Popeye was definitely on to something. Spinach is a super food loaded with tons of nutrients in a low calorie package. Dark, leafy greens like spinach are important for skin, hair, and bone health. They also provide protein, iron, vitamins, and minerals.
The possible health benefits of consuming spinach include improving blood glucose control in people with diabetes, lowering the risk of cancer, reducing blood pressure, improving bone health, lowering the risk of developing asthma, and more.
Spinach has been used by various cultures throughout history, notably Mediterranean, Middle-Eastern, and South East Asian cuisines. It can be incorporated quite easily into many diets because it is cheap and easy to prepare.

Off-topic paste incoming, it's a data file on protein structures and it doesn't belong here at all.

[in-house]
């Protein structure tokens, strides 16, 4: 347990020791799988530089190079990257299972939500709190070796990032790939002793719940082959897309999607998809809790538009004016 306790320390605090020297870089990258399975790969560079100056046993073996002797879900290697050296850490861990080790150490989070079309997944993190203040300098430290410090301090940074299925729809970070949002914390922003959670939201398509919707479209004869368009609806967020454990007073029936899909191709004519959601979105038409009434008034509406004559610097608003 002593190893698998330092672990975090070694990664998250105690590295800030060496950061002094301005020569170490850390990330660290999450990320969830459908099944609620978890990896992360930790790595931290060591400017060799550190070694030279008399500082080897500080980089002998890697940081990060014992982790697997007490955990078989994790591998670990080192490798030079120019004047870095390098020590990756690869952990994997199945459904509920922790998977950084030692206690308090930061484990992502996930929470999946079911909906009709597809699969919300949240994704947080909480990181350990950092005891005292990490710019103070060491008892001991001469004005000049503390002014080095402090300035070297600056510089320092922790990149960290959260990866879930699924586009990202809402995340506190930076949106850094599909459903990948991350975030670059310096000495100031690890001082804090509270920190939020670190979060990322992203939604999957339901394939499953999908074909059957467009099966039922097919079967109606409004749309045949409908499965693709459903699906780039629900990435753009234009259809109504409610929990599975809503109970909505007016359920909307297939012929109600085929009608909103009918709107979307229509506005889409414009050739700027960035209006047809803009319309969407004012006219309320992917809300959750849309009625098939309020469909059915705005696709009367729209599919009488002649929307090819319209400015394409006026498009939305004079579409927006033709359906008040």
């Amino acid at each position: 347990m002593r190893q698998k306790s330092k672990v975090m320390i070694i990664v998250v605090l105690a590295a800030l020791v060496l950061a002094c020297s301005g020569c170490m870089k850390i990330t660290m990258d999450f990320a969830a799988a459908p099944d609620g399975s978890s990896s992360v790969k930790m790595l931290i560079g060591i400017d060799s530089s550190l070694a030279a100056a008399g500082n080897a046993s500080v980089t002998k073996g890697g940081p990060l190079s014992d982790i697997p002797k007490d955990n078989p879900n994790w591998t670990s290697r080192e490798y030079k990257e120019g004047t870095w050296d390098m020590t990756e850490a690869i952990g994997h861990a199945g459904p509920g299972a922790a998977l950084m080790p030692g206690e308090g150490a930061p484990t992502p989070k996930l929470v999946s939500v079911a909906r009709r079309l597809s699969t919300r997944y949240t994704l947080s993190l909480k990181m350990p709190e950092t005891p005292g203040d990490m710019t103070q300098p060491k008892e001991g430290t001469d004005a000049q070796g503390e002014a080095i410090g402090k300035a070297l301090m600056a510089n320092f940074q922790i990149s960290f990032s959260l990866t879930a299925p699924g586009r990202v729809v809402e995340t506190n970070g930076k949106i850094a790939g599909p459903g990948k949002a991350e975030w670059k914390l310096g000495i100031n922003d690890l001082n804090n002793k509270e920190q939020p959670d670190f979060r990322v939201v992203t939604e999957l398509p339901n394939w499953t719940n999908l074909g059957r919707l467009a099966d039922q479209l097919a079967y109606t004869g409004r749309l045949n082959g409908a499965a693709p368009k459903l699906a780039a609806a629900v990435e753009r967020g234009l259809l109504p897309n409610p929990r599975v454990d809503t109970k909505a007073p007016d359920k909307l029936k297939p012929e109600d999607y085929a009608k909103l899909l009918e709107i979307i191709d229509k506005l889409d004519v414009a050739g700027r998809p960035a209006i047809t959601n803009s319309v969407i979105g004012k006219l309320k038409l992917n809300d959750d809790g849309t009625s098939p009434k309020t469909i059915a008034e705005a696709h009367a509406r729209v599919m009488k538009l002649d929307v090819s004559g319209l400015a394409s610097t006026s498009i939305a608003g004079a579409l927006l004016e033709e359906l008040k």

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Fast facts on spinach:
- The first cookbook in English, “Forme of Cury,” mentioned spinach when it was published in the year 1390.
- According to the United States Department of Agriculture (USDA), a 100-gram serving of spinach has 28.1 micrograms of vitamin C, 34 percent of the daily recommendation.
- Types include savoy spinach, flat spinach, and semi-savoy spinach.
- Spinach can be added as an ingredient to many dishes and can either be cooked or served raw.
Possible health benefits of spinach
Spinach has the following possible health benefits:
Spinach contains an antioxidant known as alpha-lipoic acid, which has been shown to lower glucose levels, increase insulin sensitivity, and prevent oxidative stress-induced changes in patients with diabetes.